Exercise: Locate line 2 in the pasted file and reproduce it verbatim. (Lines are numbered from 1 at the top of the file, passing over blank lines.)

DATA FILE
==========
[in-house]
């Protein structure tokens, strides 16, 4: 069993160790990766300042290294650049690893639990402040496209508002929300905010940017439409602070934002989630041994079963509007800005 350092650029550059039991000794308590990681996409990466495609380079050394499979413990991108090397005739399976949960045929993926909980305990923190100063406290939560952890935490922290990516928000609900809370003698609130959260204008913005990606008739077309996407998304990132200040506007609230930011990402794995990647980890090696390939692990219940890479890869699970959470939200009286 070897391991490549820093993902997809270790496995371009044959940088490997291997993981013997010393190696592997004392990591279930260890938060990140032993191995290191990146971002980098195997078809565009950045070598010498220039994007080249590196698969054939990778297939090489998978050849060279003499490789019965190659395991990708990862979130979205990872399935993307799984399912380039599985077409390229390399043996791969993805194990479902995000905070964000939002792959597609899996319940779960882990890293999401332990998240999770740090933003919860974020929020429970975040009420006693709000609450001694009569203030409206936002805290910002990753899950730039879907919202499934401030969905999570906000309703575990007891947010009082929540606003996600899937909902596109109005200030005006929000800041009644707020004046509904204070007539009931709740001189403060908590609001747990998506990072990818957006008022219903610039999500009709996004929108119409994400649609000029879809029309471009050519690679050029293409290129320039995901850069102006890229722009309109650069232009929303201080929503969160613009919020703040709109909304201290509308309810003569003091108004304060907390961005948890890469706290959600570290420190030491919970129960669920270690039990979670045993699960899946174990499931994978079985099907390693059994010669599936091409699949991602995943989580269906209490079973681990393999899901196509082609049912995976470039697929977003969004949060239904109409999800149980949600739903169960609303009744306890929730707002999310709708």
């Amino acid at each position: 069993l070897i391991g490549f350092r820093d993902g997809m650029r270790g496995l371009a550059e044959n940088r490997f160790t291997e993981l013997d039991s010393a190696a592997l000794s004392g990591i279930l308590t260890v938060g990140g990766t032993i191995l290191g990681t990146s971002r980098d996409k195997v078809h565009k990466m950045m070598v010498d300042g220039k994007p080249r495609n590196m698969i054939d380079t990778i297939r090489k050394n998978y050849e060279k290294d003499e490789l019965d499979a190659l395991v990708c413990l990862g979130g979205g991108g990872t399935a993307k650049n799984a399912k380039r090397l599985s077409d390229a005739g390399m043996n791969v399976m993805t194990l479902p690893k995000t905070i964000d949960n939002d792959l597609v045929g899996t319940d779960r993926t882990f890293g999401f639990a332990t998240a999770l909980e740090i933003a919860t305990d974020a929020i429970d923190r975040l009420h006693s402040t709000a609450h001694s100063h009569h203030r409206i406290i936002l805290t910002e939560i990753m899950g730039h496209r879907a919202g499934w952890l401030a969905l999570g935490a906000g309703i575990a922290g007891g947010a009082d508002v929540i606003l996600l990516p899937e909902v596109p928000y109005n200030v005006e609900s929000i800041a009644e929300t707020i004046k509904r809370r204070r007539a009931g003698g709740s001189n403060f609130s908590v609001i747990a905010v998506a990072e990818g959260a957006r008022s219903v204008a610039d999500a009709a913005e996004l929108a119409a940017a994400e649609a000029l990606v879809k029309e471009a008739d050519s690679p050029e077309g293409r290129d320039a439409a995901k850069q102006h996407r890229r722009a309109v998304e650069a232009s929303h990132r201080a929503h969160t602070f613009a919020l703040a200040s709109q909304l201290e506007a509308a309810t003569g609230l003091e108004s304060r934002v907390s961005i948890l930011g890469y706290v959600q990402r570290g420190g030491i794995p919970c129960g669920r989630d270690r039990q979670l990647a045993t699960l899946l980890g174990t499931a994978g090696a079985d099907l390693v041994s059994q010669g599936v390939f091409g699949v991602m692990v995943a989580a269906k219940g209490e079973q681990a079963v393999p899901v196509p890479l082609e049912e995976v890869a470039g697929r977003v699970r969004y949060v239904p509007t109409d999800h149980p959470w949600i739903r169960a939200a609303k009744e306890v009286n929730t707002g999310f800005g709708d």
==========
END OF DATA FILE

């Protein structure tokens, strides 16, 4: 069993160790990766300042290294650049690893639990402040496209508002929300905010940017439409602070934002989630041994079963509007800005 350092650029550059039991000794308590990681996409990466495609380079050394499979413990991108090397005739399976949960045929993926909980305990923190100063406290939560952890935490922290990516928000609900809370003698609130959260204008913005990606008739077309996407998304990132200040506007609230930011990402794995990647980890090696390939692990219940890479890869699970959470939200009286 070897391991490549820093993902997809270790496995371009044959940088490997291997993981013997010393190696592997004392990591279930260890938060990140032993191995290191990146971002980098195997078809565009950045070598010498220039994007080249590196698969054939990778297939090489998978050849060279003499490789019965190659395991990708990862979130979205990872399935993307799984399912380039599985077409390229390399043996791969993805194990479902995000905070964000939002792959597609899996319940779960882990890293999401332990998240999770740090933003919860974020929020429970975040009420006693709000609450001694009569203030409206936002805290910002990753899950730039879907919202499934401030969905999570906000309703575990007891947010009082929540606003996600899937909902596109109005200030005006929000800041009644707020004046509904204070007539009931709740001189403060908590609001747990998506990072990818957006008022219903610039999500009709996004929108119409994400649609000029879809029309471009050519690679050029293409290129320039995901850069102006890229722009309109650069232009929303201080929503969160613009919020703040709109909304201290509308309810003569003091108004304060907390961005948890890469706290959600570290420190030491919970129960669920270690039990979670045993699960899946174990499931994978079985099907390693059994010669599936091409699949991602995943989580269906209490079973681990393999899901196509082609049912995976470039697929977003969004949060239904109409999800149980949600739903169960609303009744306890929730707002999310709708």